8 08 2010

And you thought I had forgotten about this series.

I’m back again with another movie in the “Save Yourself!” series, which is designed to steer you clear of movies that will serve no purpose other than to waste your time.  I see plenty of movies, and better me than you, right?  I don’t want you to make the same mistakes I do.

This pick might shock you a little bit because it certainly shocks me.  Will Smith is the man who can do no wrong; he basically walks on water at the box office.  And director Michael Mann almost always delivers – I’ll forgive “Public Enemies” because “The Insider” and “Collateral” were both great.  And when you throw in a cast that includes Jon Voight, Jamie Foxx, and Jeffrey Wright, that’s another good sign.  Heck, they even got LeVar Burton, who is known to my generation as the guy from “Reading Rainbow,” to play MLK!

Don’t let the signs fool you.  “Ali” is a bore from beginning to end.  Rather than float like a butterfly, the movie drags like a bag of bricks.  And instead of stinging like a bee, the movie lands with so little impact that you could mistake it for having no ambitions at all.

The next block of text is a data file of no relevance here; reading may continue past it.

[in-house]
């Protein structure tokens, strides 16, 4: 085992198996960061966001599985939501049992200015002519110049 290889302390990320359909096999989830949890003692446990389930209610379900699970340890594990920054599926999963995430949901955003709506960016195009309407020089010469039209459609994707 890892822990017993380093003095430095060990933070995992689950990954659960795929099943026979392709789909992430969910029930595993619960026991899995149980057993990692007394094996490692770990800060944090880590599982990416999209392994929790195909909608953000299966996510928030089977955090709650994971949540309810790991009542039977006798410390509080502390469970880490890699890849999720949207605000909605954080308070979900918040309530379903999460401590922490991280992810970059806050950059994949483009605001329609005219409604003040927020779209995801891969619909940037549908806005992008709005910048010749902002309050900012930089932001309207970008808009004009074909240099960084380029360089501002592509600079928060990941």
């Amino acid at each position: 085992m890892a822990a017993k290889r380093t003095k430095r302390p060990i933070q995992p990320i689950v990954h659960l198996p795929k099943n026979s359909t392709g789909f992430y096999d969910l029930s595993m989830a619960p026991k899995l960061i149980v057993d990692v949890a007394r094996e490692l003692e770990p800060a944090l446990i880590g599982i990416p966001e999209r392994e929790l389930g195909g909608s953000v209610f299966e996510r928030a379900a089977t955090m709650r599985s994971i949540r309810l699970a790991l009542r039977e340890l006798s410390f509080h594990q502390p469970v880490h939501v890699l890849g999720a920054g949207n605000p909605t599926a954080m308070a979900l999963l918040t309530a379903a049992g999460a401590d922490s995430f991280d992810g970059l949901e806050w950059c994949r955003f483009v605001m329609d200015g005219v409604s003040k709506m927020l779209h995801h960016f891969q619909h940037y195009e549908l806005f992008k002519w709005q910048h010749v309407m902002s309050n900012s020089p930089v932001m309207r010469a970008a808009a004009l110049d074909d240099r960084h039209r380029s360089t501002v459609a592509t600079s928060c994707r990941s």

But surely you have your doubts.  How can it be boring when it has Will Smith?  And in an Oscar-nominated performance, no less!  It’s simple: there’s too much Will Smith in the movie and not enough Muhammad Ali.  It’s as if he found the pride of the famous boxer buried deep inside of him and then decided to play only that emotion.

And don’t even get me started on Jon Voight, whose Academy Award nomination for this role is an absolute travesty.  He appears in the movie for literally no more than five minutes, and when he does, there’s no emotion.  There is nothing that moves you, no moment where you step back and say, “Wow, this is a great performance.”  From what I can tell, it’s a very good impersonation of Howard Cossell.  But if he can get that close to Oscar gold for just that, so can any decent celebrity impersonator on the streets of Vegas.

Honestly, I wonder if Michael Mann actually directed this.  He’s made longer movies than this, yet he has always managed to keep them moving at a brisk clip.  “Ali” is like a exercise in hubris, with ridiculously long drawn-out sequences in which very little happens.  In these ten minute stretches, we see more of a nightclub singer than we do of Muhammad Ali, which is who we watched this movie to see.  Mann, with the help of a good editor, could have cut at least 45 minutes from this bloated biopic, although I’m not sure if I would even want to see the movie then.  I can watch Will Smith be himself in plenty of other entertaining movies; I don’t need to see him pretend to be someone he’s not, all the while still being himself.